Urban Transport Challenges | The Geography of Transport Systems

Dovie Salais

Author: Dr. Jean-Paul Rodrigue The most important transport challenges take place when urban transport systems, for a variety of reasons, cannot satisfy the requirements of urban mobility. Cities are locations having a high level of accumulation and concentration of economic activities. They are complex spatial structures supported by complex infrastructure, […]

Author: Dr. Jean-Paul Rodrigue

The most important transport challenges take place when urban transport systems, for a variety of reasons, cannot satisfy the requirements of urban mobility.

Cities are locations having a high level of accumulation and concentration of economic activities. They are complex spatial structures supported by complex infrastructure, including transport systems. The larger a city, the greater its complexity and the potential for disruptions, particularly when this complexity is not effectively managed. Urban productivity is highly dependent on the efficiency of its transport system to move labor, consumers, and freight between multiple origins and destinations. Additionally, transport terminals such as ports, airports, and railyards are located within urban areas, contributing to a specific array of challenges. Some are ancient, like congestion (which plagued cities such as Rome), while others are new like urban freight distribution or environmental impacts.

a. Traffic congestion and parking difficulties

Congestion is one of the most prevalent transport challenges in large urban agglomerations, usually above a threshold of about 1 million inhabitants. By the 21st century, drivers are three times more likely to be affected by congestion than in the latter part of the 20th century. Congestion is particularly linked with motorization and the diffusion of the automobile, which has increased the demand for transport infrastructures. However, the supply of infrastructures has often not been able to keep up with the growth of mobility. Since vehicles spend the majority of the time parked, motorization has expanded the demand for parking space, which has created space consumption problems particularly in central areas; the spatial imprint of parked vehicles is significant.

Congestion and parking are also interrelated since street parking consumes transport capacity, removing one or two lanes for circulation along urban roads. Further, looking for a parking space (called “cruising”) creates additional delays and impairs local circulation. In central areas of large cities cruising may account for more than 10% of the local circulation as drivers can spend up to 20 minutes looking for a parking spot. This practice is often judged more economically effective than using a paying off-street parking facility as the time spent looking for a free (or low cost) parking space is compensated by the monetary savings. Also, many delivery vehicles will simply double-park at the closest possible spot to unload their cargo.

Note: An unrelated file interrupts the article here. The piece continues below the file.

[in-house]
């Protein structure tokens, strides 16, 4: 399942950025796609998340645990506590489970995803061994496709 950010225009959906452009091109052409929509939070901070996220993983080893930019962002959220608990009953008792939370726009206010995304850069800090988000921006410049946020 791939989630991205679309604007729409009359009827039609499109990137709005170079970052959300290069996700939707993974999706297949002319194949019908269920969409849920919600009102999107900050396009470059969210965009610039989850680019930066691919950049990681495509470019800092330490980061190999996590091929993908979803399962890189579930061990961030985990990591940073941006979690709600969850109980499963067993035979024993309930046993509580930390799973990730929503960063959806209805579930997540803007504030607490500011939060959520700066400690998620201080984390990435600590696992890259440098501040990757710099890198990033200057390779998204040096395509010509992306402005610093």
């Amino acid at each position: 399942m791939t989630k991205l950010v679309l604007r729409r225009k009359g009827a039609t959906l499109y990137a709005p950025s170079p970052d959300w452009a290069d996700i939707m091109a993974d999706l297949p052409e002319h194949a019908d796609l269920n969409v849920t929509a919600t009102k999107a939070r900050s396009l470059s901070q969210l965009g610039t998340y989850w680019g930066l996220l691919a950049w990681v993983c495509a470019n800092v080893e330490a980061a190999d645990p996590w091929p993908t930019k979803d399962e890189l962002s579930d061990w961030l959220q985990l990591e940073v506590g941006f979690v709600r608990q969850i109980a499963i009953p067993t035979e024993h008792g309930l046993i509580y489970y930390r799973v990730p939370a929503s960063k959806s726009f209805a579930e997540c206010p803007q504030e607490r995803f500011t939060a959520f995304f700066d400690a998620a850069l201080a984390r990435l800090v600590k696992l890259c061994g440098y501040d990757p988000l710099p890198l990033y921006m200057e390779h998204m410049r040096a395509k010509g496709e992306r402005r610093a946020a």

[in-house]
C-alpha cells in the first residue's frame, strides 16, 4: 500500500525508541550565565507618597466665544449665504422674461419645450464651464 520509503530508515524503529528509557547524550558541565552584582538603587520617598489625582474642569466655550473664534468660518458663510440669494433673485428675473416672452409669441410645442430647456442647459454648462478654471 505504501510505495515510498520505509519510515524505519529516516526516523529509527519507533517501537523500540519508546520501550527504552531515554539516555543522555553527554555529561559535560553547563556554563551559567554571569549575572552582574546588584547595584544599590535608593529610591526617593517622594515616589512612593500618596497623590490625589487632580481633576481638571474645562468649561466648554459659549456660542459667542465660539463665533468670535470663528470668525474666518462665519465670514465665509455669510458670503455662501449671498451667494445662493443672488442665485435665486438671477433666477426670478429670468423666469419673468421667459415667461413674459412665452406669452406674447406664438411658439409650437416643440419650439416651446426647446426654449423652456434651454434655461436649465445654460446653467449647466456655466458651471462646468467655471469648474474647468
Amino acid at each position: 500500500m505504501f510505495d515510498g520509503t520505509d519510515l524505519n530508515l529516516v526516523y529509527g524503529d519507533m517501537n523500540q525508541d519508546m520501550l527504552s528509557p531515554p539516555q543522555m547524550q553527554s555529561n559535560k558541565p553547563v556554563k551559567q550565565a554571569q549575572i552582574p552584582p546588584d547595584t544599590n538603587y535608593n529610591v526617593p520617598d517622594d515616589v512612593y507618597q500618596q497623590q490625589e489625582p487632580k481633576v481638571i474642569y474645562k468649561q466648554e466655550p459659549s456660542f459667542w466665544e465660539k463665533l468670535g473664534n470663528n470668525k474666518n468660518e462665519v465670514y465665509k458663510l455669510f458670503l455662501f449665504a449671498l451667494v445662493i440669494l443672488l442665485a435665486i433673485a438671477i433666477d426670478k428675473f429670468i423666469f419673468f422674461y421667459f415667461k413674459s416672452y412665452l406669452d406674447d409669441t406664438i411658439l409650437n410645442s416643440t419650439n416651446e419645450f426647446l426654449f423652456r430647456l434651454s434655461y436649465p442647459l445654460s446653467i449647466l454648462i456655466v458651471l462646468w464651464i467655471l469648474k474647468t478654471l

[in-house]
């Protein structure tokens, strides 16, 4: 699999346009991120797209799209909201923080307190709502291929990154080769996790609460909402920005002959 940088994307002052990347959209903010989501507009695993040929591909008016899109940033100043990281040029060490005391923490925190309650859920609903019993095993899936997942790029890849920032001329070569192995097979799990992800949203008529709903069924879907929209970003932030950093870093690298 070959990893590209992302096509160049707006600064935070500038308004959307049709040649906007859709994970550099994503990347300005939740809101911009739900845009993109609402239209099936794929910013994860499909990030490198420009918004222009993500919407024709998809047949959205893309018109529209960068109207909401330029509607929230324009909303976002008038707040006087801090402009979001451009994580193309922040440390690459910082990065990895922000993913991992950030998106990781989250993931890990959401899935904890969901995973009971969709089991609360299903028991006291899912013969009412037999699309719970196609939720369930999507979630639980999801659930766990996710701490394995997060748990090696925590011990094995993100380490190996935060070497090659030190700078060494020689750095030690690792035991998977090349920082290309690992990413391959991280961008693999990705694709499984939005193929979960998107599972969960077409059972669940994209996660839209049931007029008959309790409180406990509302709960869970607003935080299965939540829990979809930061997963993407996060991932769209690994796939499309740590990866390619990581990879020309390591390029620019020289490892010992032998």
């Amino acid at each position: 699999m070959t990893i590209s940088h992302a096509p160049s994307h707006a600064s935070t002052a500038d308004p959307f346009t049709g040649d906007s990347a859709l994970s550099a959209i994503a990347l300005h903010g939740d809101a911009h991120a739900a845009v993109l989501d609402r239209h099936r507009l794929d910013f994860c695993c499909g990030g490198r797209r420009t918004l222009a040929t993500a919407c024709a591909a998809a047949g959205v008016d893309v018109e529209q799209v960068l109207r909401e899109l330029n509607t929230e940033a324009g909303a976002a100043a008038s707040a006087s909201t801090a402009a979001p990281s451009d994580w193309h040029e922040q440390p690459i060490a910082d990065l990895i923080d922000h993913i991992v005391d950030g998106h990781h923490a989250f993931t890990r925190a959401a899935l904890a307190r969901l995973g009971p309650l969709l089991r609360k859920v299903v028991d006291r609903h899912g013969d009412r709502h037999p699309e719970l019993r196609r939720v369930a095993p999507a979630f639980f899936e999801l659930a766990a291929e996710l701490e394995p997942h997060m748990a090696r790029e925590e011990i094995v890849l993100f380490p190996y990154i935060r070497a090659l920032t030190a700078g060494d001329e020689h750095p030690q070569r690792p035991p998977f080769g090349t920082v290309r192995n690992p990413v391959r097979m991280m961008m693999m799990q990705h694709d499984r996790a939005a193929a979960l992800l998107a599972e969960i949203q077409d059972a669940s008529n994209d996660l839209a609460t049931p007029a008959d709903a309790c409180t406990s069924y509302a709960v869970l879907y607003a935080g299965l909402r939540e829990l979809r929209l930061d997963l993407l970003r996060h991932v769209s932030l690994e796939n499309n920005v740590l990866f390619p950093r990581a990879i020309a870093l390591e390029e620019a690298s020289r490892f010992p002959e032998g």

Identifying the true cause of congestion is a strategic issue for urban planning since congestion is commonly the outcome of specific circumstances such as the lack of parking or poorly synchronized traffic signals.

b. Longer commuting

On par with congestion, people are spending an increasing amount of time commuting between their residence and workplace. An important factor behind this trend is related to residential affordability as housing located further away from central areas (where most of the employment remains) is more affordable. Therefore, commuters are exchanging commuting time for housing affordability. However, long commuting is linked with several social problems, such as isolation (less time spent with family or friends), as well as poorer health (obesity).

c. Public transport inadequacy

Many public transit systems, or parts of them, are either over or underused since the demand for public transit is subject to periods of peaks and troughs. During peak hours, crowdedness creates discomfort for users as the system copes with a temporary surge in demand. Low ridership makes many services financially unsustainable, particularly in suburban areas. In spite of significant subsidies and cross-financing (e.g. tolls), almost every public transit system cannot generate sufficient income to cover its operating and capital costs. While in the past deficits were deemed acceptable because of the essential service public transit was providing for urban mobility, its financial burden is increasingly controversial.

d. Difficulties for non-motorized transport

These difficulties are either the outcome of intense traffic, where the mobility of pedestrians, bicycles and other non-motorized vehicles is impaired, but also because of a blatant lack of consideration for pedestrians and bicycles in the physical design of infrastructures and facilities. On the opposite side, the setting of bicycle paths takes capacity away from roadways as well as parking space. A negative outcome would be to allocate more space for non-motorized transport than the actual mobility demand, which would exacerbate congestion.

e. Loss of public space

Most roads are publicly owned and free of access. Increased traffic has adverse impacts on public activities which once crowded the streets such as markets, agoras, parades and processions, games, and community interactions. These have gradually disappeared to be replaced by automobiles. In many cases, these activities have shifted to shopping malls while in other cases, they have been abandoned altogether. Traffic flows influence the life and interactions of residents and their usage of street space. More traffic impedes social interactions and street activities. People tend to walk and cycle less when traffic is high.

f. High infrastructure maintenance costs

Cities facing the aging of their transport infrastructure have to assume growing maintenance costs as well as pressures to upgrade to more modern infrastructure. In addition to the involved costs, maintenance and repair activities create circulation disruptions. Delayed maintenance is rather common since it conveys the benefit of keeping current costs low, but at the expense of higher future costs and on some occasion the risk of infrastructure failure. The more extensive the road and highway network, the higher the maintenance cost and its financial burden.